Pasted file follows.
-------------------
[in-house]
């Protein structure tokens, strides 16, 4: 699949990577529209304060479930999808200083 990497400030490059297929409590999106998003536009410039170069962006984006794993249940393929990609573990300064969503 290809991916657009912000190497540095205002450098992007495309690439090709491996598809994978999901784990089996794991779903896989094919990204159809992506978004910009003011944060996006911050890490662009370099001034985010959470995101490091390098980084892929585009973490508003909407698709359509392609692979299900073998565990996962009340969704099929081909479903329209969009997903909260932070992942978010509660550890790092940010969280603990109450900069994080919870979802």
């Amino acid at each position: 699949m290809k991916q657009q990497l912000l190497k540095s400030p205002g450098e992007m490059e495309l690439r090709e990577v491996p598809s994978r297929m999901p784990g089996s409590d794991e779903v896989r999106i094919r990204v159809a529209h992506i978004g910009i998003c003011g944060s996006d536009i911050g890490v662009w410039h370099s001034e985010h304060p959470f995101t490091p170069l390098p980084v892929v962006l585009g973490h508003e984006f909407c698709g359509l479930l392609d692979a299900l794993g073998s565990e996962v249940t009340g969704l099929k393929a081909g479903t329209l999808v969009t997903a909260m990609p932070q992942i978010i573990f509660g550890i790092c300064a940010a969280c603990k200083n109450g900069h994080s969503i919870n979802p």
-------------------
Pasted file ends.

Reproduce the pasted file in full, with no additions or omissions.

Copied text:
[in-house]
């Protein structure tokens, strides 16, 4: 699949990577529209304060479930999808200083 990497400030490059297929409590999106998003536009410039170069962006984006794993249940393929990609573990300064969503 290809991916657009912000190497540095205002450098992007495309690439090709491996598809994978999901784990089996794991779903896989094919990204159809992506978004910009003011944060996006911050890490662009370099001034985010959470995101490091390098980084892929585009973490508003909407698709359509392609692979299900073998565990996962009340969704099929081909479903329209969009997903909260932070992942978010509660550890790092940010969280603990109450900069994080919870979802």
């Amino acid at each position: 699949m290809k991916q657009q990497l912000l190497k540095s400030p205002g450098e992007m490059e495309l690439r090709e990577v491996p598809s994978r297929m999901p784990g089996s409590d794991e779903v896989r999106i094919r990204v159809a529209h992506i978004g910009i998003c003011g944060s996006d536009i911050g890490v662009w410039h370099s001034e985010h304060p959470f995101t490091p170069l390098p980084v892929v962006l585009g973490h508003e984006f909407c698709g359509l479930l392609d692979a299900l794993g073998s565990e996962v249940t009340g969704l099929k393929a081909g479903t329209l999808v969009t997903a909260m990609p932070q992942i978010i573990f509660g550890i790092c300064a940010a969280c603990k200083n109450g900069h994080s969503i919870n979802p």